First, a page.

• Diff - I did wrap the exhaust pipe where it comes closest to the diff. I'm not as concerned about it causing cracks in a fairly cheap piece of exhaust pipe and I also painted it with the product recommended for this purpose.
  • Diff Cooler - With only one quart of gear lube, heat build up is a huge problem when racing for 9 or even 24 hours. After seeing multiple diff failures, all heat related, coming late in the race day I decided that a diff cooler was really the only option. I've only had it for one race weekend and that was in February but I've fairly confident that it will prevent future failures.
  • Foot well - insulating the foot well is a must, I actually had a driving shoe fail because the foot well was getting so hot.

That's it for now, time to head the shop to start installing the Penske shocks I just purchased for the Miata.


Steve

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#2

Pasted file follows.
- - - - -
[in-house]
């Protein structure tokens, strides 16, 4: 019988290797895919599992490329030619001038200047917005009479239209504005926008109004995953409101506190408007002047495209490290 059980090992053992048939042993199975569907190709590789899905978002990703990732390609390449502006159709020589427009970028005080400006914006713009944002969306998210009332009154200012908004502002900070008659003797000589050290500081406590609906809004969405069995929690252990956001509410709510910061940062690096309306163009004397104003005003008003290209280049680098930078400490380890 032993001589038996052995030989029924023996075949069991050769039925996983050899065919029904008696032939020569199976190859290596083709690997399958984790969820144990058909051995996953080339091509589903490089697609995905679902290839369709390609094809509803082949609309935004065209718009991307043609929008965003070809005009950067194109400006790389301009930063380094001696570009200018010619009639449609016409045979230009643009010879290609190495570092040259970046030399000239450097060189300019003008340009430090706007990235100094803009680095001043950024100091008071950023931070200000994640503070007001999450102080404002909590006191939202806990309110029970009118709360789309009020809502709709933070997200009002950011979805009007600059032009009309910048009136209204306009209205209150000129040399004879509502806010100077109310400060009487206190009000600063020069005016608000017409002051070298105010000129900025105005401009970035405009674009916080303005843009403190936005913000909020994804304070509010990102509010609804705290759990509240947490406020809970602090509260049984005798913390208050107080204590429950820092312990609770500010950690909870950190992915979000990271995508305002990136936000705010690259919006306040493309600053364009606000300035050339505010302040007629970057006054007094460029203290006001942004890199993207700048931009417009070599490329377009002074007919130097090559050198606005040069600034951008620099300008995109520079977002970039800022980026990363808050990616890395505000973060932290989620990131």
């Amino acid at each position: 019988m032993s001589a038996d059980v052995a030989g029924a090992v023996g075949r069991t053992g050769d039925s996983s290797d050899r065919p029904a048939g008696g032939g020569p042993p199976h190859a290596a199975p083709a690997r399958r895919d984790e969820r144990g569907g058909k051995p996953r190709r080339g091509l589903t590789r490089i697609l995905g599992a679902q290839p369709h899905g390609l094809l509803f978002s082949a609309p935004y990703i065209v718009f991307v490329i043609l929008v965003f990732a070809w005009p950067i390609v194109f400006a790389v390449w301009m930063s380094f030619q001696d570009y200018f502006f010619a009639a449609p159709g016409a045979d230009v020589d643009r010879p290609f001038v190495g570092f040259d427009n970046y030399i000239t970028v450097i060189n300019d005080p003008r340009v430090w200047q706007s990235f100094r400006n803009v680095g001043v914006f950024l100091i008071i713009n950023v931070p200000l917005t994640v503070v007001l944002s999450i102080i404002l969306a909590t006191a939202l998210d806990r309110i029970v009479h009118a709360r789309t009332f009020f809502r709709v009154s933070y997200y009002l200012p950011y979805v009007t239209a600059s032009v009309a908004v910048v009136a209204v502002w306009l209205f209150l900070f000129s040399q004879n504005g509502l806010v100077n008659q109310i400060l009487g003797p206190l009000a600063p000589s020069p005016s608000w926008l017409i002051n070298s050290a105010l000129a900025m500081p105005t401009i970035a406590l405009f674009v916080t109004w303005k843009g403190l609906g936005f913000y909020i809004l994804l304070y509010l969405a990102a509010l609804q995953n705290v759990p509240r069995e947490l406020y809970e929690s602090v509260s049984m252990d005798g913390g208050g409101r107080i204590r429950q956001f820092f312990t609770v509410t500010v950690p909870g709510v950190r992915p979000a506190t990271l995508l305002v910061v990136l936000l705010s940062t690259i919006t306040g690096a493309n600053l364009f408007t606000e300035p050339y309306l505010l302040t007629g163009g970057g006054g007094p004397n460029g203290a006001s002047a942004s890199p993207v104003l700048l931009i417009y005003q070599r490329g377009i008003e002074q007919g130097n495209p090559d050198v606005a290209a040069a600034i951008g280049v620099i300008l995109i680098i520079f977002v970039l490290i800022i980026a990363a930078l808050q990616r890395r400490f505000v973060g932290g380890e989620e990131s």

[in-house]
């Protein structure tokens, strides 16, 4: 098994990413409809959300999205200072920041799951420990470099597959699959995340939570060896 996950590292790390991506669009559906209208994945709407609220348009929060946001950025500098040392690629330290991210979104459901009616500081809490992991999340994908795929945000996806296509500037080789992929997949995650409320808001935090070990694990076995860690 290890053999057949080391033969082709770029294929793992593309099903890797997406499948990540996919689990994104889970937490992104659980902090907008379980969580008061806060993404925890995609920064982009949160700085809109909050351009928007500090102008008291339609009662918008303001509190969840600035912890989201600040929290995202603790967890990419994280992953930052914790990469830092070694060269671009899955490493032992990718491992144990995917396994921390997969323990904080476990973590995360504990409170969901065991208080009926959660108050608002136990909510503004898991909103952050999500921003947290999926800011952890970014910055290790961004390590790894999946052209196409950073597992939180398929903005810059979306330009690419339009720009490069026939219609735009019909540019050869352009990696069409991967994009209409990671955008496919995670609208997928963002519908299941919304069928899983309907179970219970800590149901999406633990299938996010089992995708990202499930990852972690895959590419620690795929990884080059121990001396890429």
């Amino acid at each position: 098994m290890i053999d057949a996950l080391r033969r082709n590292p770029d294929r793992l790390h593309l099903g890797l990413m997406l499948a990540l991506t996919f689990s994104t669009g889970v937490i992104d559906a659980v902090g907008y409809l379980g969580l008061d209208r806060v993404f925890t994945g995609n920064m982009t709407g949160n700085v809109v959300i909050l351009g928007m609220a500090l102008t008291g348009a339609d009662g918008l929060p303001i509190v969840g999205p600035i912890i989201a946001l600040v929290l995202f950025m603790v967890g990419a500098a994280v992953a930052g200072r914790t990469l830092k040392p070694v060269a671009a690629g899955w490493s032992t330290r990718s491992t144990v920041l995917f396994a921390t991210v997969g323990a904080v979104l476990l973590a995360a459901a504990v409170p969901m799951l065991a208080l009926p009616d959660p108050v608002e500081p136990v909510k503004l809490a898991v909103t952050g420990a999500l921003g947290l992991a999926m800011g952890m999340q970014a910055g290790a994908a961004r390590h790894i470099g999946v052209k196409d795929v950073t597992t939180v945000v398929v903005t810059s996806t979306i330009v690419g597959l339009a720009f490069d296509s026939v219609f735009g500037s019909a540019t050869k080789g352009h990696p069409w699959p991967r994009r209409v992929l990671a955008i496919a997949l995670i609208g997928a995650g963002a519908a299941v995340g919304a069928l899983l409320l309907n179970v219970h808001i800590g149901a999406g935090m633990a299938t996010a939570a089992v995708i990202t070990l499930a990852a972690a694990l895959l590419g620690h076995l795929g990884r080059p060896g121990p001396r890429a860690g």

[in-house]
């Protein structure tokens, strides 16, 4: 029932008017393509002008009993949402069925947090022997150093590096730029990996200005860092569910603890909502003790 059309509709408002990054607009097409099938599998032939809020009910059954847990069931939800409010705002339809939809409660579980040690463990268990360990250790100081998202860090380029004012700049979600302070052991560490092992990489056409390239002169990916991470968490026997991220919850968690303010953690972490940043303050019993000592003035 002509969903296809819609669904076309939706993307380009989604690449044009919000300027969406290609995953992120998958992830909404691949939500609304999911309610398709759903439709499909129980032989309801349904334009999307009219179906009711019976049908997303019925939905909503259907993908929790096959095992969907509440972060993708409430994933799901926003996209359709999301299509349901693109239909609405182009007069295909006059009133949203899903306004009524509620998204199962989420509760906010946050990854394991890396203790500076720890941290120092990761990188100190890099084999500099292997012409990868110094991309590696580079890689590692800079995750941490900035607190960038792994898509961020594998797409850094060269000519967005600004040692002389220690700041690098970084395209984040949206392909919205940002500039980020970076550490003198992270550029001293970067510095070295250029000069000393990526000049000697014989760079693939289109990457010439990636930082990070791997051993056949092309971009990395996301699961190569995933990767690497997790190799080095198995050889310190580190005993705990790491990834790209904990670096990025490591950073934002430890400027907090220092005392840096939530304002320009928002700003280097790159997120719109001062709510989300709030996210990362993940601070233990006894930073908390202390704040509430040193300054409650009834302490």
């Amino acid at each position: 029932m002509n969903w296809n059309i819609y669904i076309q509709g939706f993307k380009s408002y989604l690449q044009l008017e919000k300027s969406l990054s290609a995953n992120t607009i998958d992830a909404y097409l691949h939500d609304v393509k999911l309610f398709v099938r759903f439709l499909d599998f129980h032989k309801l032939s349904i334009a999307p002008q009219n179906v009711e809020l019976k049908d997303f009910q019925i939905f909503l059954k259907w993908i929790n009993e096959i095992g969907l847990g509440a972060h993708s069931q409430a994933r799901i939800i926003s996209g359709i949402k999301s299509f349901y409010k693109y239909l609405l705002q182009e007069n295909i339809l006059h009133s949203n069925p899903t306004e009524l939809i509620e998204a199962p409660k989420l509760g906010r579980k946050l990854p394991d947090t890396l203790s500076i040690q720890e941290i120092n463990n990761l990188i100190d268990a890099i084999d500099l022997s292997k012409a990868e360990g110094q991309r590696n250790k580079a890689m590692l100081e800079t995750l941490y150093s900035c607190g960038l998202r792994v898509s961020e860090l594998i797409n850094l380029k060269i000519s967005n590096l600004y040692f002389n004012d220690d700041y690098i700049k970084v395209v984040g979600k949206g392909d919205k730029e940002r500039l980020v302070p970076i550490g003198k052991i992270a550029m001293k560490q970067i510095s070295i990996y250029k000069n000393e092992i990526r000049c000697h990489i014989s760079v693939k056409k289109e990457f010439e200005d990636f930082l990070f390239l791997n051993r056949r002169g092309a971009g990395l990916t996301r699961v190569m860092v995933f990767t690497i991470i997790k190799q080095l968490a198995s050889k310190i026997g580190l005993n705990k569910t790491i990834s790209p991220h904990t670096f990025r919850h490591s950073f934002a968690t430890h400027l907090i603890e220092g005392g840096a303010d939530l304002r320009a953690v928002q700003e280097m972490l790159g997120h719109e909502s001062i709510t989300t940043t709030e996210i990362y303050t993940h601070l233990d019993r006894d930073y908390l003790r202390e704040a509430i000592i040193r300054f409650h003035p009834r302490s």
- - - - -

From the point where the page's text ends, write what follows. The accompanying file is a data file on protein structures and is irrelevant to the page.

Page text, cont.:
Ron Alan

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Are you running a stock Torsen with your different gear ratio? What failures have you had? Granted, my experience comes at a time of year when outside temps are cool but I have run 15 Miatas in the last 5 years at the NASA 25 HR(300+ hrs)and never had a failure. In that same time I had 4 motor failures and 2 transmissions. I'm wondering if your diff failure is not related to how it was set up with the different ring and pinion...internal heat vs external heat? The rest of the things you mentioned certainly help...especially the foot well...driver comfort :)


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#3
STEVE HUNT